More information about QT Luong - for students
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Where & when were you born?
Paris (France), 1964.
Do you have any brothers and sisters?
I am only child, but other people exist too :-)
What are you parents names and what do they do for a living?
My father, The Vinh Luong, was an architect. My mother Ngoc Thu Luong did a few temp jobs but never had a career.
Where did you go to school?
I was educated in Paris, attending the following institutions (all of them considered top in France):
Lycee Louis-le-Grand (high school and college),
Ecole Polytechnique (college),
Ecole Normale Superieure, rue d'Ulm (master),
University of Paris, Orsay (PhD).
What was your childhood like ?
I grew up in the city (Paris).
Being only child, I received a lot of attention, especially since my mother never worked full-time.
My parents (like many Vietnamese parents) placed a great emphasis on education. School work was by far the main
concern. There was no TV at home, and I'd be allowed to go to the movies only a few times per year, one of them being Christmas,
to see a Disney production. I wasn't very social, and played only with a few friends.
I had little interest in athletic activities (besides sking
and a bit of table tennis and tennis), and none for team sports.
For Spring break, we would go on an annual family trip in the Alps at my uncle's cabin near
Grenoble. In July, we would travel for a few weeks to a new region of France (which I think awakened my interest in travel),
and then in August we would camp for a month to a beach resort (CHM Montalivet).
What did you enjoy doing as a child?
I read a lot of serious books, the great classics of French Litterature, like Victor Hugo, Zola, Proust, Paul Valery.
I built models, played chess at a competitive level, collected stamps and postcards.
In the mid-teenage years, I would also listen to classical music and visit art museums. I wrote computer
programs with early programable calculators (I owned a Texas Instruments Ti58) and
early personal computers (such as the Commodore PET that I programed in assembly language).
Where have you lived and did these places affect your work?
I lived until my mid-twenties in Paris. Because Paris is such a great
cultural center, I was exposed to the arts very early. I think
because my life had been so urban, when I was introduced to the high
mountains, it was more of a revelation than if I had lived in the
countryside or in a smaller town. I moved to the French Riviera
during grad school, living for five years in Vallauris. The proximity
to the Alps made it possible for me to climb a lot. I was
in the mountains virtually every week-end. Subsequently, I moved to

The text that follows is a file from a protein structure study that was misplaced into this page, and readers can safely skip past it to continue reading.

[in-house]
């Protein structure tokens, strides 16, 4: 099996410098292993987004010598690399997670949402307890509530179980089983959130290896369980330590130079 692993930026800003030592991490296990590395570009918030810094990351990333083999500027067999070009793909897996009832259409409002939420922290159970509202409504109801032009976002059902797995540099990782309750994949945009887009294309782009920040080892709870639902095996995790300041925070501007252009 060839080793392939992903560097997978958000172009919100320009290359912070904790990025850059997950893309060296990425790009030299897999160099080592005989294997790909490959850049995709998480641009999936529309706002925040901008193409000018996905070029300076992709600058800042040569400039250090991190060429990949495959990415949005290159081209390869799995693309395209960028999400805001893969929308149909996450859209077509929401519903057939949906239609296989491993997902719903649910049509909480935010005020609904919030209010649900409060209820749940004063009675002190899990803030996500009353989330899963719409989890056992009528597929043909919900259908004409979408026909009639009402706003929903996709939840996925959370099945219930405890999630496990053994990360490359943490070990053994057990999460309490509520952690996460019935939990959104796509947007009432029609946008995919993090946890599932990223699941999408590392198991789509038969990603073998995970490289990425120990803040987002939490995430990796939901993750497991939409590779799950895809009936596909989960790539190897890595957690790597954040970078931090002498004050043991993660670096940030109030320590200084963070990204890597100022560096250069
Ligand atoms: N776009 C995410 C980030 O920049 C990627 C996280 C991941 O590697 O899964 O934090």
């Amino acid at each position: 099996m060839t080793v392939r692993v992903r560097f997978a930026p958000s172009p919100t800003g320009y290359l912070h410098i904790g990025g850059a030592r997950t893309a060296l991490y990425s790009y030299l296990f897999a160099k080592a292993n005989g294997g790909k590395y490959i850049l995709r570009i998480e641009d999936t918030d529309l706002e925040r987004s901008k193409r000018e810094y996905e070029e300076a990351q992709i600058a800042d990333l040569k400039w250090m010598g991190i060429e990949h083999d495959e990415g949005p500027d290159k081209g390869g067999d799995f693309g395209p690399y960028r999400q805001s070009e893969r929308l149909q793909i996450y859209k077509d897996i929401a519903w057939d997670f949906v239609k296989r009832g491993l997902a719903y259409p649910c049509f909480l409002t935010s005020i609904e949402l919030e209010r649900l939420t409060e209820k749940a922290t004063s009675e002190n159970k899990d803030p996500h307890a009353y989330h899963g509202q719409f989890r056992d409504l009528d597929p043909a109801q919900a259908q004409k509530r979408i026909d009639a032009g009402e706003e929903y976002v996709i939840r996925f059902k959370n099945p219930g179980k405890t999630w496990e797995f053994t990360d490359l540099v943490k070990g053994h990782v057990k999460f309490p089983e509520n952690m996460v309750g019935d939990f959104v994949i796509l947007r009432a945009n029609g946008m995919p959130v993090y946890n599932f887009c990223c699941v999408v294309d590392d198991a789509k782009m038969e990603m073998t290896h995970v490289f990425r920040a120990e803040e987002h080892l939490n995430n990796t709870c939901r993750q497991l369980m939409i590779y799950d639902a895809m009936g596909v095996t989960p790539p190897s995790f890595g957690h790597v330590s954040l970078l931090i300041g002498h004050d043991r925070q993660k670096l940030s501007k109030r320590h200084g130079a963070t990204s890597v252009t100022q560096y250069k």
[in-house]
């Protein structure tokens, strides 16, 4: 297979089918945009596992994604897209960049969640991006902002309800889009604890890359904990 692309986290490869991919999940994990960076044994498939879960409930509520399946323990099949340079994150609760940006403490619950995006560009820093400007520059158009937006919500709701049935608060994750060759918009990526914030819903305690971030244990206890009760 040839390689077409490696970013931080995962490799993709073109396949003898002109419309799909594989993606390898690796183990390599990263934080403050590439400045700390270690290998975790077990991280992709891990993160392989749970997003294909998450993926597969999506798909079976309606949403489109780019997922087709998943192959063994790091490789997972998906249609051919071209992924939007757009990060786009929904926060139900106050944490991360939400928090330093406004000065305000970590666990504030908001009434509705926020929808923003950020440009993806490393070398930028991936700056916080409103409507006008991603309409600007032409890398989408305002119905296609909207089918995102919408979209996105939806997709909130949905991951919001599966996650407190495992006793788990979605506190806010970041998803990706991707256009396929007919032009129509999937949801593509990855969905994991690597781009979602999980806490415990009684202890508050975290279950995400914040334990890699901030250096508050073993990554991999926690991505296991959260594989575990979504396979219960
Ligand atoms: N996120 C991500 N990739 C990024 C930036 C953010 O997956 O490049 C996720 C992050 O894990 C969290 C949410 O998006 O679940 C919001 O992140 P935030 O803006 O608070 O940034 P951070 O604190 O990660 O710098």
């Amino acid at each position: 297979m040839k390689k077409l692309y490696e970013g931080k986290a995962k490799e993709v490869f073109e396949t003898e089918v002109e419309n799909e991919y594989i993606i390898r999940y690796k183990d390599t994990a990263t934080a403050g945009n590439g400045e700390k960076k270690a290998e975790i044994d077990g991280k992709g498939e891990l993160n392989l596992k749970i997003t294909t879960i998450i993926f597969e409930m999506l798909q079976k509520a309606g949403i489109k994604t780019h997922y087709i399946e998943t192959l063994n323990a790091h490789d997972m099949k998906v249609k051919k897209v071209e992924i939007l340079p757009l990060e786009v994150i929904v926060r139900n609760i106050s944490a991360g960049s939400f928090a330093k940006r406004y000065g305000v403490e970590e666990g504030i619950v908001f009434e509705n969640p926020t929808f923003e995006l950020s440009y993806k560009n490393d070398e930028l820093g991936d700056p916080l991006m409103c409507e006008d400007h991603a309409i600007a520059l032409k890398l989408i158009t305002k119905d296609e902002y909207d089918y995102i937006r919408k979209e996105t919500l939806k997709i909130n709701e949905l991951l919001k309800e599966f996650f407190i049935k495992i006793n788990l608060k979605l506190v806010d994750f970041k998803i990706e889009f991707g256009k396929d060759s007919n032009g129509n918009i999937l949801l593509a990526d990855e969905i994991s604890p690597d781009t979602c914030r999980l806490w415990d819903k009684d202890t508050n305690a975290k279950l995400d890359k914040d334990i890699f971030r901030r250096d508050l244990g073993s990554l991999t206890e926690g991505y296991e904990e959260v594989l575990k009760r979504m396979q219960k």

America, first living in Berkeley, California. The influence of the West
Coast American landscape photography tradition, as well as the National Parks were both
Where did you work after studying?
Before becoming a free lance, full-time photographer,
I worked for more than a decade as a computer scientist (at UC
Berkeley and SRI International) rather than a photographer, although
my field of research was image understanding, which ties up with some
of the technical aspects of photography.
What made you become interested in photography?
My father was a rather serious photographer and taught me the
essentials. I won a photo contest (and a camera) around the age of
12. However, it was not before I started climbing mountains that this
interest took up in earnest. This was such a new world for me that I
wanted to bring some of the beauty back with me and show to others.
Where did you study (photography) ?
I am self taught, like many other photographers. I have not assisted nor taken workshops so far.
I learned by looking at a lot of photographs. I visited many galleries and museums and own a library
of more than a thousand books of photography.
Were there any photographers that affected your work?
I first realized that the type of mountain photography I was doing
could be elevated to an art form through the words and images of Galen
Rowell. Elliot Porter showed me how to see subtle colors and patterns
in the complexity of nature. I learned from studying Ansel Adams was
that the landscape is not a fixed subject but something as transient
as the light that makes it visible.
When I took up large format landscape photography, I was much inspired by David Muench choice
of subjects (wild landscapes and national parks) and approaches (wide angle views).
What do you specialize in ?
I am mostly known for my work on the National Parks. However,
unlike many photographers, I do not want to specialize. Instead, I prefer to continue photographing anything that
interests me. Initially, I had to be in awe of my environment to be compelled to photograph, which is why
I concentrated so much on natural wonders. Although they are still a primary source of inspiration, I am now
as interested in the human and culturage heritage of the planet, as well as in the contemporary world. One
characteristic of my work, though, is that I go out in the world to make discoveries, as opposed to
creating images in the studio, or photographing staged events.
What do you enjoy about it ?
I cherish the experience of traveling and experiencing so much variety. I enjoy the artistic
challenge of trying to translate part of this experience into an image, that can communicate to the viewer
what I felt when I was there.